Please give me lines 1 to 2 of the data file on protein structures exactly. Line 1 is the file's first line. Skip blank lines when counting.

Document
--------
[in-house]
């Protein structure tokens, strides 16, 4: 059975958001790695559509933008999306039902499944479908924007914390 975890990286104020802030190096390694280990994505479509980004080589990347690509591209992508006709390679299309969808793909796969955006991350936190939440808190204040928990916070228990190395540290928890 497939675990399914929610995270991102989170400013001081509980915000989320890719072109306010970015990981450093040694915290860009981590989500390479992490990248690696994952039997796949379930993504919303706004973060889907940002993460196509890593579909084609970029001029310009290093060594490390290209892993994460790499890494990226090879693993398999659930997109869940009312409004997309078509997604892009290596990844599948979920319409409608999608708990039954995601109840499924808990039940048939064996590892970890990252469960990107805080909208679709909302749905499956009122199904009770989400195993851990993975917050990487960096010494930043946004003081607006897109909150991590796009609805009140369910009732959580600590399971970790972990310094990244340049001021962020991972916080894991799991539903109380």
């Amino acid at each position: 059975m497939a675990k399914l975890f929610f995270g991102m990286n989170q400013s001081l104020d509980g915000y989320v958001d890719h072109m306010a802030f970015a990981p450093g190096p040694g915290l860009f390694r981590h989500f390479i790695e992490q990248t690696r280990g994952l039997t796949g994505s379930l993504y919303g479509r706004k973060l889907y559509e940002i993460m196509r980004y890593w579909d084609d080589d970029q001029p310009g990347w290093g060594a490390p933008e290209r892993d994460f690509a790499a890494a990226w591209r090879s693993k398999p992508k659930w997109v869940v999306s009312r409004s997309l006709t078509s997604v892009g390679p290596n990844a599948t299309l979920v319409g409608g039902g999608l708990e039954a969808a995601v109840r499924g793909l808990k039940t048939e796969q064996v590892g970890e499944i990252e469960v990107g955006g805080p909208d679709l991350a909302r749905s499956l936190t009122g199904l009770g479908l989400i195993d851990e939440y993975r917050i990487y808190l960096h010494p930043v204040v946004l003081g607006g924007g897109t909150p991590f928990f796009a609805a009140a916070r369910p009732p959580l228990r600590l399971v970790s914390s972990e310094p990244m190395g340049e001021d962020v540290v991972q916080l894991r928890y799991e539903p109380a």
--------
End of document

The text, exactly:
[in-house]
């Protein structure tokens, strides 16, 4: 059975958001790695559509933008999306039902499944479908924007914390 975890990286104020802030190096390694280990994505479509980004080589990347690509591209992508006709390679299309969808793909796969955006991350936190939440808190204040928990916070228990190395540290928890 497939675990399914929610995270991102989170400013001081509980915000989320890719072109306010970015990981450093040694915290860009981590989500390479992490990248690696994952039997796949379930993504919303706004973060889907940002993460196509890593579909084609970029001029310009290093060594490390290209892993994460790499890494990226090879693993398999659930997109869940009312409004997309078509997604892009290596990844599948979920319409409608999608708990039954995601109840499924808990039940048939064996590892970890990252469960990107805080909208679709909302749905499956009122199904009770989400195993851990993975917050990487960096010494930043946004003081607006897109909150991590796009609805009140369910009732959580600590399971970790972990310094990244340049001021962020991972916080894991799991539903109380």